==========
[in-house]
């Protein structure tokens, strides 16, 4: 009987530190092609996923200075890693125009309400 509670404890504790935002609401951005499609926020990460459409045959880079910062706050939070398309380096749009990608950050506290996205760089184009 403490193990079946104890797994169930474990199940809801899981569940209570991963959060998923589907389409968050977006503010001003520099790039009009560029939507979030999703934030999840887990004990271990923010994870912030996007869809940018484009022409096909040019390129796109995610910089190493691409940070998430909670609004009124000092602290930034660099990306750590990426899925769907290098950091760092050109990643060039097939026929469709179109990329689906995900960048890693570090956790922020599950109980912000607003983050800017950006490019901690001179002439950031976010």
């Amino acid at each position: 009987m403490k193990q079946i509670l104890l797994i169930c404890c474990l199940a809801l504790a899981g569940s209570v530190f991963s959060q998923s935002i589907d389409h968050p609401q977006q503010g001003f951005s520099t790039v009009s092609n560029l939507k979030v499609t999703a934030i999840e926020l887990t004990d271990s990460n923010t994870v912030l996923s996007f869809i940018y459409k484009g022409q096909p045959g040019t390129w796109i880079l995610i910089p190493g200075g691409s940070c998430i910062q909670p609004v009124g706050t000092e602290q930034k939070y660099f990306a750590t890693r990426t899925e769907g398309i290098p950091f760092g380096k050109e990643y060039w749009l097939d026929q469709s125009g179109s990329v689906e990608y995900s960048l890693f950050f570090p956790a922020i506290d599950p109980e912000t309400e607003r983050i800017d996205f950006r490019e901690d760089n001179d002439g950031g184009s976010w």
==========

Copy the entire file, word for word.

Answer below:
[in-house]
């Protein structure tokens, strides 16, 4: 009987530190092609996923200075890693125009309400 509670404890504790935002609401951005499609926020990460459409045959880079910062706050939070398309380096749009990608950050506290996205760089184009 403490193990079946104890797994169930474990199940809801899981569940209570991963959060998923589907389409968050977006503010001003520099790039009009560029939507979030999703934030999840887990004990271990923010994870912030996007869809940018484009022409096909040019390129796109995610910089190493691409940070998430909670609004009124000092602290930034660099990306750590990426899925769907290098950091760092050109990643060039097939026929469709179109990329689906995900960048890693570090956790922020599950109980912000607003983050800017950006490019901690001179002439950031976010």
């Amino acid at each position: 009987m403490k193990q079946i509670l104890l797994i169930c404890c474990l199940a809801l504790a899981g569940s209570v530190f991963s959060q998923s935002i589907d389409h968050p609401q977006q503010g001003f951005s520099t790039v009009s092609n560029l939507k979030v499609t999703a934030i999840e926020l887990t004990d271990s990460n923010t994870v912030l996923s996007f869809i940018y459409k484009g022409q096909p045959g040019t390129w796109i880079l995610i910089p190493g200075g691409s940070c998430i910062q909670p609004v009124g706050t000092e602290q930034k939070y660099f990306a750590t890693r990426t899925e769907g398309i290098p950091f760092g380096k050109e990643y060039w749009l097939d026929q469709s125009g179109s990329v689906e990608y995900s960048l890693f950050f570090p956790a922020i506290d599950p109980e912000t309400e607003r983050i800017d996205f950006r490019e901690d760089n001179d002439g950031g184009s976010w």